Wind Stories: Bringing Opportunity Home

Meet Adam Carlson, who is building a wind facility in his hometown.

It’s a blustery autumn day in central Illinois. Adam Carlson, 32, hops out of his silver GMC pickup and ambles toward the two-story whitewashed barn where he spent countless hours helping his dad repair inherited farm equipment during his childhood.

“I could never have predicted that I’d wind up back here,” Carlson says, sliding one of the large barn doors open to reveal a jumble of machinery, a couple of tractors, and a combine.

“Back here” is Ford County, home to the 360-acre Carlson Centennial Farm, which has been passed down through the generations since it was established in 1919. Adam Carlson left Ford County right after he graduated high school, first for the Naval Academy, then on to South Carolina, Hawaii, and Virginia. But after more than a decade across the country, and very much without intention, he’d landed back in his hometown.

“We’re not just contributing to the nation’s food supply, but also to the energy sector. Ford County is a very special place considering its ability to do both of those things.”

So much had changed—the farmhouse he grew up in was torn down and the family moved to town. His dad eventually stopped working the fields and leased the acreage to a tenant farmer. But most notably—and suddenly—the generations before him were gone.

“At 32 years old, I’m the oldest Carlson left,” he says. “This past year, my dad and grandma passed away of lung cancer eight months apart. It’s been a tough year to say the least.”

For Carlson, two silver linings accompanied the overwhelmingly difficult year. First, the precious months that his dad spent with his first grandchild, Carlson’s now 2-year-old son Drew. And second, a job that brought Carlson back home to Ford County during this particularly poignant season.

Building a Legacy

Carlson had had an eye on Apex Clean Energy since he was stationed at the Virginia Military Institute in Lexington as an ROTC instructor. Apex, headquartered an hour away in Charlottesville, was growing rapidly, and Adam’s expertise and military experience fit right in. But it wasn’t until a couple of years later, during an interview, that he realized how perfect a fit the company truly was.

“The vice president I interviewed with mentioned that he was on a work trip out in Ford County, Illinois. He had no idea I grew up here, and I didn’t know Apex was developing a project here,” says Carlson. “Of all the rural counties where Apex could have a project, and of all the renewable energy companies I could have been interested in—how do you explain that? It was truly a full-circle event, especially at this moment in my life.”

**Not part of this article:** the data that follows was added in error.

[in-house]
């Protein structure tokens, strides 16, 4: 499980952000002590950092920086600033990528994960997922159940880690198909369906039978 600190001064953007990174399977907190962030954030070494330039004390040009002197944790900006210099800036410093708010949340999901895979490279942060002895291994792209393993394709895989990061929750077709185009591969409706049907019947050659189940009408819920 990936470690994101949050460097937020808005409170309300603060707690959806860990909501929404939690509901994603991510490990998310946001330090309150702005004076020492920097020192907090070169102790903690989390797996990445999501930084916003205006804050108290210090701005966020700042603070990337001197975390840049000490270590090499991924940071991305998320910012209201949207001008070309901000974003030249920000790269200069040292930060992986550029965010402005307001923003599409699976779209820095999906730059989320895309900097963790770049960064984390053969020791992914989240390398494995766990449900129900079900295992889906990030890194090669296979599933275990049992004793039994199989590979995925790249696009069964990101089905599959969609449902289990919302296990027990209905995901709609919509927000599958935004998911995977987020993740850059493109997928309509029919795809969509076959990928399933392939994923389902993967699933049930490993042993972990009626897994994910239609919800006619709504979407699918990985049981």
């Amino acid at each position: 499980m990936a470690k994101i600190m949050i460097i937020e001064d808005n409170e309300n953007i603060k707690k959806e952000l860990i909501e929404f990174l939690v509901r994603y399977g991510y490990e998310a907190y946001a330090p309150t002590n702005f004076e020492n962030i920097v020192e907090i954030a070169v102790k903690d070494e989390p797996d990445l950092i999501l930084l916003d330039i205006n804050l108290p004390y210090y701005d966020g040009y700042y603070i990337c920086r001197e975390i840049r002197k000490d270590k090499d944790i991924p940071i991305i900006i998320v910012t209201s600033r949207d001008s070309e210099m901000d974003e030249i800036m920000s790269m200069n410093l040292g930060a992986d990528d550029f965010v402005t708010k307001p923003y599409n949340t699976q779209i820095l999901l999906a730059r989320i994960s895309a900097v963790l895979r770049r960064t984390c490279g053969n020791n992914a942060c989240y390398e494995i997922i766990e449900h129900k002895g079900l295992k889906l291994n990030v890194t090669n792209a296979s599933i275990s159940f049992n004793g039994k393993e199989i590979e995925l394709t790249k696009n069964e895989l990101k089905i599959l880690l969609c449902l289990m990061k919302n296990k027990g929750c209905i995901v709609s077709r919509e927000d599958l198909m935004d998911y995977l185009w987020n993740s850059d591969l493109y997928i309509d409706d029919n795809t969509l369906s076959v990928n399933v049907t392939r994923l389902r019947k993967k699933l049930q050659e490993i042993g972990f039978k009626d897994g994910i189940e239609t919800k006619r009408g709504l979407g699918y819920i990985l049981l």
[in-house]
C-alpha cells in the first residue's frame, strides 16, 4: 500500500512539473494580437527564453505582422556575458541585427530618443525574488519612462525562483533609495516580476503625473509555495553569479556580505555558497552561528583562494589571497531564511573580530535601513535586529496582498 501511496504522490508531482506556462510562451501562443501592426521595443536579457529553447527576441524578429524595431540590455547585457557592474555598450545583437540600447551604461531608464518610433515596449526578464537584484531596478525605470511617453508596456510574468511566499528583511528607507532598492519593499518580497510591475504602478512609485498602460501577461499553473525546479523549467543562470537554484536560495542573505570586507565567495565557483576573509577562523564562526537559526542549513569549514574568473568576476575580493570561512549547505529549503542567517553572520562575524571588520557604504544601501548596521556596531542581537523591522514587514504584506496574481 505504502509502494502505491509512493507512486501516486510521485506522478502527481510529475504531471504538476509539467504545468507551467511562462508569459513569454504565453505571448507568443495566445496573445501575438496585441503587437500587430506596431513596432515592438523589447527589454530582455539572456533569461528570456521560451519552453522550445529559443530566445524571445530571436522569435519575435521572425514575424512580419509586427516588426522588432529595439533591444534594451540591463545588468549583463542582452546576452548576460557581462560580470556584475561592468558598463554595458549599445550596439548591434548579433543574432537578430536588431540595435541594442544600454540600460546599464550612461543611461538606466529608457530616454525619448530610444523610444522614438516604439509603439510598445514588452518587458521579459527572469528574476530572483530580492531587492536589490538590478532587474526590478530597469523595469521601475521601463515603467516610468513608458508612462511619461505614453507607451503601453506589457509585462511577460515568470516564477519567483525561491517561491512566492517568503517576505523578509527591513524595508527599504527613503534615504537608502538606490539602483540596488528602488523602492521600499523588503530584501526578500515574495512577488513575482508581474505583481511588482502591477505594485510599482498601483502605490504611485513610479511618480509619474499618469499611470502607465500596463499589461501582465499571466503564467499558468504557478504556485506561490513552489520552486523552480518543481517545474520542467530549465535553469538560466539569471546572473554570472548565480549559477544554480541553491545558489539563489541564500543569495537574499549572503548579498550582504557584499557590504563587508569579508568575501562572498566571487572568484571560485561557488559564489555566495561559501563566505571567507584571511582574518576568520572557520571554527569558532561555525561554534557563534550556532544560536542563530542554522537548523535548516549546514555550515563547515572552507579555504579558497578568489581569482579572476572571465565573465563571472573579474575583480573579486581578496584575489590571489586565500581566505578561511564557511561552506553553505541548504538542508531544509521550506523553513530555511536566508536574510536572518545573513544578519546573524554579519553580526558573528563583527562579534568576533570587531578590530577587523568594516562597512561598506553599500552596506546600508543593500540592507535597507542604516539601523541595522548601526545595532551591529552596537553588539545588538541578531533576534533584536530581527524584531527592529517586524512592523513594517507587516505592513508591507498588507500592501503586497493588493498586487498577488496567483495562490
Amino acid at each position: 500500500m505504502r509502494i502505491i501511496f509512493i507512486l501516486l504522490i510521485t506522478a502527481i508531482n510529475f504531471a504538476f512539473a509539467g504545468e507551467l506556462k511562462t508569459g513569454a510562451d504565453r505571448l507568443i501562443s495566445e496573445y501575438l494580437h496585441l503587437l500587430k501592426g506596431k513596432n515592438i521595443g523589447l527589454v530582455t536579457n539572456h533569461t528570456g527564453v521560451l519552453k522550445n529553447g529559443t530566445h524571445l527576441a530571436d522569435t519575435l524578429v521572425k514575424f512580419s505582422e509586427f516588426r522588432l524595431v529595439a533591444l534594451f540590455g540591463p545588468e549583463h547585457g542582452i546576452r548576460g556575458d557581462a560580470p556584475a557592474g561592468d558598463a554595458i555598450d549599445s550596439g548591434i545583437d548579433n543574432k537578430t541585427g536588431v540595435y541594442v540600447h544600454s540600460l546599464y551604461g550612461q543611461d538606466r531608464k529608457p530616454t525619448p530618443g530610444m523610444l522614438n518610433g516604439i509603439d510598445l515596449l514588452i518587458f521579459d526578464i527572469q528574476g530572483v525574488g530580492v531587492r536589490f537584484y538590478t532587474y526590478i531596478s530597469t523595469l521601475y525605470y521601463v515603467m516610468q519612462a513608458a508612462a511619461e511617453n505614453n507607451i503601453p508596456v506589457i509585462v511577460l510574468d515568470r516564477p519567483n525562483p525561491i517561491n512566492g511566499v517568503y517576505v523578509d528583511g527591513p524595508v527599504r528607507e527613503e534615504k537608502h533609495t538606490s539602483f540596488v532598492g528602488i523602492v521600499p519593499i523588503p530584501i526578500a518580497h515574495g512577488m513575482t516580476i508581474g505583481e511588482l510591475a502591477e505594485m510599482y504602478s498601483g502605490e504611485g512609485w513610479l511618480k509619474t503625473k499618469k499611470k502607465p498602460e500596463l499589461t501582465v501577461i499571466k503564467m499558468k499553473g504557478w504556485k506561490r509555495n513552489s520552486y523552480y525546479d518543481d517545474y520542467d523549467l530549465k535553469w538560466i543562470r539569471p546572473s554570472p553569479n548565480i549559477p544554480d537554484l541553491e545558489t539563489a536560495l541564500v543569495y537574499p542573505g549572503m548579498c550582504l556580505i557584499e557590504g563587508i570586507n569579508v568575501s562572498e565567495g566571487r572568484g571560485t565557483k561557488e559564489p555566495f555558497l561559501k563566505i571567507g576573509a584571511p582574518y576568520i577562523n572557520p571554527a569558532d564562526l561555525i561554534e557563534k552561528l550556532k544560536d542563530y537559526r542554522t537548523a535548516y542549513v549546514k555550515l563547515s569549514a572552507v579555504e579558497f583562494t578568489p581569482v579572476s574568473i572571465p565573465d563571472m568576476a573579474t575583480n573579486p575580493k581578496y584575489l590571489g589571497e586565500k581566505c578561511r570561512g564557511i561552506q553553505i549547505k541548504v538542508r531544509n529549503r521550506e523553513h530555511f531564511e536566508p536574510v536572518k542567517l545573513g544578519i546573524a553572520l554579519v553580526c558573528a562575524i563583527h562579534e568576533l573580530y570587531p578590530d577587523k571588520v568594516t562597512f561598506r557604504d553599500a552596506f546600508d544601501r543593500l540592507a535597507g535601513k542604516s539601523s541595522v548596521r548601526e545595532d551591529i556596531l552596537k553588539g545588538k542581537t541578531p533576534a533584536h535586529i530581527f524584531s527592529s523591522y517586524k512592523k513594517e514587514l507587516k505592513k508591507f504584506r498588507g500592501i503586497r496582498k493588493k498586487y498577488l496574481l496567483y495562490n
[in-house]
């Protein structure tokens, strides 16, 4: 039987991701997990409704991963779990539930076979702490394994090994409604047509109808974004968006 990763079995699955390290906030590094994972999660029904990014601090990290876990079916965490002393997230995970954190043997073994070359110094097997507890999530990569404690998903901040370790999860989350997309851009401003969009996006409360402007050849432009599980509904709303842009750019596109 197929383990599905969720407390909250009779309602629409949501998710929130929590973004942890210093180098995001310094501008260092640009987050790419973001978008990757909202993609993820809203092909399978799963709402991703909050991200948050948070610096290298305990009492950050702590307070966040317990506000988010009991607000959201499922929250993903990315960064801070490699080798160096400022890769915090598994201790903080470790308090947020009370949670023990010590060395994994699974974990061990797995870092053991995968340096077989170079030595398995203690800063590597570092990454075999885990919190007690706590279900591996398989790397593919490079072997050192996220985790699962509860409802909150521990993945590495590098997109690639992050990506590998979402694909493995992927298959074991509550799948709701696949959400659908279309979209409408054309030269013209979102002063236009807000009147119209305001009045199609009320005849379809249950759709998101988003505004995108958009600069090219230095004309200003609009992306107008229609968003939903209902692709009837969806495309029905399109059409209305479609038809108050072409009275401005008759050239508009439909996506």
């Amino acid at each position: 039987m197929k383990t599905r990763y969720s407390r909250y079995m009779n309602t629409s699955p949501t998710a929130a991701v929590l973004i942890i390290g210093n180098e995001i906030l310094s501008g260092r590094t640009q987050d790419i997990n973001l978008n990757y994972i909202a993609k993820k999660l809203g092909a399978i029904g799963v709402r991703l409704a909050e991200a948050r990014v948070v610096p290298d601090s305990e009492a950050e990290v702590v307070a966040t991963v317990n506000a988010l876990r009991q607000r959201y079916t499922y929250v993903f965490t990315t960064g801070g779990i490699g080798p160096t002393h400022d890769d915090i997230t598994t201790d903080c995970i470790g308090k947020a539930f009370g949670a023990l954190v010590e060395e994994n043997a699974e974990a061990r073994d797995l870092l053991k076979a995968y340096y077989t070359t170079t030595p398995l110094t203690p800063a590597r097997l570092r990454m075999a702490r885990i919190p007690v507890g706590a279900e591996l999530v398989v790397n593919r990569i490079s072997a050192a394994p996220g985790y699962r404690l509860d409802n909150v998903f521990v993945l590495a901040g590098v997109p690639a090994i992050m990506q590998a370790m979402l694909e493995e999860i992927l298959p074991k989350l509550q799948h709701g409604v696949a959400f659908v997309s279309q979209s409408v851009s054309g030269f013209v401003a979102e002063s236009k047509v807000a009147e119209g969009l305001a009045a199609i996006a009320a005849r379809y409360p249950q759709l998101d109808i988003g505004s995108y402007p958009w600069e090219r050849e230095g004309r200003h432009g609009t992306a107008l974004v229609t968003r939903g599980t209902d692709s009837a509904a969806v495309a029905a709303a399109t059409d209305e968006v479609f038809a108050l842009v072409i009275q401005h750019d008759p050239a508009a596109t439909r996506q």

Fast forward a month or two, and Carlson is back in Ford County, serving as project manager and overseeing the construction of the 120 MW Ford County Wind farm. Over the past six months, more than 250 people on-site have helped raise dozens of turbines out of the corn and soybean fields.

“We’re not just contributing to the nation’s food supply, but also to the energy sector. Ford County is a very special place considering its ability to do both of those things,” says Carlson.

He has a strong belief in striving for energy independence—ingrained from his years of military service—but this accomplishment also resonates personally. For Carlson, Ford County Wind represents even more than the shift to a clean energy future—it’s his personal contribution to the community that raised him and instilled the value system that continues to guide him to this day.

Over its lifetime, the project will contribute more than $36 million in new revenue to the local government and generate approximately $45 million in lease payments for landowners—sums not often seen in rural communities.

“More than a century ago, my family established an agricultural legacy that’s been passed down through generations here in Ford County, where I’m now committed to doing my best to support those same values through my work in renewable energy,” says Carlson.

For decades to come, through both the centennial farm and the wind farm, the Carlson family legacy will live on in Ford County—the first of many communities that Adam Carlson will leave his mark on as Apex leads the shift to a clean energy future.

Authors

Cat Strumlauf

Director, Corporate Communications

Cat works on external communications, digital content creation, and media and project partner relations at Apex. Prior to joining the company, she worked in broadcast journalism as a reporter. Cat holds a MSJ from Northwestern University’s Medill School of Journalism and a BA in marketing and entrepreneurship from the College of William and Mary’s Mason School of Business.

Cat Strumlauf